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ORIGINAL ARTICLE
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Assessment of knowledge about malaria and LLIN ownership and its use in Bankura, West Bengal


1 Institute of Public Health Kalyani, Kalyani, West Bengal, India
2 Department of Health and Family Welfare, Government of West Bengal, Swasthya Bhavan, Salt Lake City, Kolkata, West Bengal, India
3 Protozoology Unit, Dept. of Microbiology, Calcutta School of Tropical Medicine, Kolkata, West Bengal, India
4 Protozoology Unit, Dept. of Microbiology, Calcutta School of Tropical Medicine, Kolkata; Department of Zoology, P. R. Thakur Govt. College, Ganti, Thakurnagar, North 24 Parganas, West Bengal, India

Correspondence Address:
Pabitra Saha,
Protozoology Unit, Dept. of Microbiology, Calcutta School of Tropical Medicine, 108, C. R. Avenue, Kolkata-700073, West Bengal, India.
India
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Source of Support: None, Conflict of Interest: None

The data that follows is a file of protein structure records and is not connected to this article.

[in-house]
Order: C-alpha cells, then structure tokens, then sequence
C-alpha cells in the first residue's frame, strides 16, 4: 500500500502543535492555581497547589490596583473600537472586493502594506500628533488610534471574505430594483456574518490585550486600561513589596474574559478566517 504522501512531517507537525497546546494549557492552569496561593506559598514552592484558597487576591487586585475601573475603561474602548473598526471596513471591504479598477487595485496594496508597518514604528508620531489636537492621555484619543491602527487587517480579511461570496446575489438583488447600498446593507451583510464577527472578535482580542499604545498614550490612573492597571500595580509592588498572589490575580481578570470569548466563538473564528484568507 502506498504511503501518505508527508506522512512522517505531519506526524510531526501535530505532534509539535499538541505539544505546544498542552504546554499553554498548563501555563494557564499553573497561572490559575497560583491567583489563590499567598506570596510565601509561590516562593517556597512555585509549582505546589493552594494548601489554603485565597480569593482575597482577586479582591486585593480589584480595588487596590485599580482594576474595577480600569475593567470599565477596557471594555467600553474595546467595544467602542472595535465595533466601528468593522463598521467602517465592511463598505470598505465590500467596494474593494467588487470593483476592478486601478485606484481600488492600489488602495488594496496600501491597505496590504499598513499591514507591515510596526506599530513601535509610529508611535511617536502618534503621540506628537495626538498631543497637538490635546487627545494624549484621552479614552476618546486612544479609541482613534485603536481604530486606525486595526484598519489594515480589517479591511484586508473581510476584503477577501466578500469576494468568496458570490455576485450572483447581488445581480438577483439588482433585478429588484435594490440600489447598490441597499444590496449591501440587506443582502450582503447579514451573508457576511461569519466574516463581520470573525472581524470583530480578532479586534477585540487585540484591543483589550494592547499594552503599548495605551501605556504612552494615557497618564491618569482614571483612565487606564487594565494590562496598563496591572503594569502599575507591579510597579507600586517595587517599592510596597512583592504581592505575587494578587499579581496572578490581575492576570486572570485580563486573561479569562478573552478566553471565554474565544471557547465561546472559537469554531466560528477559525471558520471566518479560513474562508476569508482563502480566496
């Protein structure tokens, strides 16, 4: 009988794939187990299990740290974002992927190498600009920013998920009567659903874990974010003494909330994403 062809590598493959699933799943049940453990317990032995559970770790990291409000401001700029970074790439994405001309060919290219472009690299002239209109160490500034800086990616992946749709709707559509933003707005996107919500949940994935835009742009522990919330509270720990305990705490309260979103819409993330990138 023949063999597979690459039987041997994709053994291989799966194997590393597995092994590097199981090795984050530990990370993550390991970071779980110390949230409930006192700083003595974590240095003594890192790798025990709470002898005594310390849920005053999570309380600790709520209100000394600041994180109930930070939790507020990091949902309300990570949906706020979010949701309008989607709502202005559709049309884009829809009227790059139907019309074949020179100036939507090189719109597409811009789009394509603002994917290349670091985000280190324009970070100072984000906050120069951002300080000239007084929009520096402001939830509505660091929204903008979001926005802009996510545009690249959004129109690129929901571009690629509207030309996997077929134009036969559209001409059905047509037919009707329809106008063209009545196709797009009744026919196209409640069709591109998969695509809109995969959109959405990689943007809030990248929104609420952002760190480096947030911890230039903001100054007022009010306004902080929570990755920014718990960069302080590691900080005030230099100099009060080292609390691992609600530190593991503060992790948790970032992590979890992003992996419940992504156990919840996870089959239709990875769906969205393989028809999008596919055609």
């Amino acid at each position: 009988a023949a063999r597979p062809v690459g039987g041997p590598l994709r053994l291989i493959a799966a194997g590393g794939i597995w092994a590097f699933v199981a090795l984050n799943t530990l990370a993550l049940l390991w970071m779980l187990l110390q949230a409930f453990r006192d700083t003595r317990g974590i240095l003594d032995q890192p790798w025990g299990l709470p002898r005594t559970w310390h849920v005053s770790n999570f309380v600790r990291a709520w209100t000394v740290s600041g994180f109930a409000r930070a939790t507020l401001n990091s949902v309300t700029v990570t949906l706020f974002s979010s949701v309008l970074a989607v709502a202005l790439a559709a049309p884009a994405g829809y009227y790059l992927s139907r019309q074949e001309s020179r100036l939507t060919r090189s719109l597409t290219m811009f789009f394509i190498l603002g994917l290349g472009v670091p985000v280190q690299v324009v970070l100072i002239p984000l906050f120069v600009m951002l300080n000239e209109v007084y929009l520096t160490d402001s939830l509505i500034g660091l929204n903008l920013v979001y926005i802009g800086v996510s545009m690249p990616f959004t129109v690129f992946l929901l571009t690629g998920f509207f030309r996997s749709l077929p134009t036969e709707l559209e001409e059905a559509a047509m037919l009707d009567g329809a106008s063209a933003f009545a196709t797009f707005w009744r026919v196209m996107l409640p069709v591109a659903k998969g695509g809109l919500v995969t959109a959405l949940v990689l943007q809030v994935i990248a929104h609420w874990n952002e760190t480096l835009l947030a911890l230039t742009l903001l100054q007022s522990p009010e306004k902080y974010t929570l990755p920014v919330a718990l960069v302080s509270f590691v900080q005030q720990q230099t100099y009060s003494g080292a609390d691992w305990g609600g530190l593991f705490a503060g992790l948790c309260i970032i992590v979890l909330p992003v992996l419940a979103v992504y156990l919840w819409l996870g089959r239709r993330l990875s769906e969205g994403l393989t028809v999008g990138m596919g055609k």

Background & objectives: Community participation is one of the key factor for implementation and success of any public health programme which depends upon knowledge about that disease. Therefore, understanding the community knowledge about malaria is important for designing sustainable control programmes. This study was conducted to assess the knowledge about malaria, to evaluate LLIN distribution and their use by LQAS method in endemic areas of Bankura district. Methods: It was a community based cross-sectional survey conducted in Bankura during December,2019 - March,2020. Structured questionnaire under four categories: socio-demographic variables, knowledge of malaria, owner ship of LLIN and its use were used for interview. Ownership of LLIN and its use were analysed by LQAS method. Data were analysed by binary logistic regression model and chi square test using SPSS software. Results: Out of 456 respondents, 88.59% had good knowledge, 97.37% had good ownership of LLIN and 78.95% used LLIN properly. The knowledge about malaria was significantly associated with education level (p-value<0.0001). Out of 24 lots studied 3, 2, 4 lots were underperforming in respect to knowledge, ownership of LLIN and its use, respectively. Interpretation & conclusion: The study population had a good knowledge about malaria. In spite of good coverage of LLIN distribution, the use of LLIN was not up to the mark. LQAS analysis showed underperformance in few lots about knowledge, ownership of LLIN and its use. The IEC and BCC activities about LLIN should be done to achieve the impact of this intervention at the community level.


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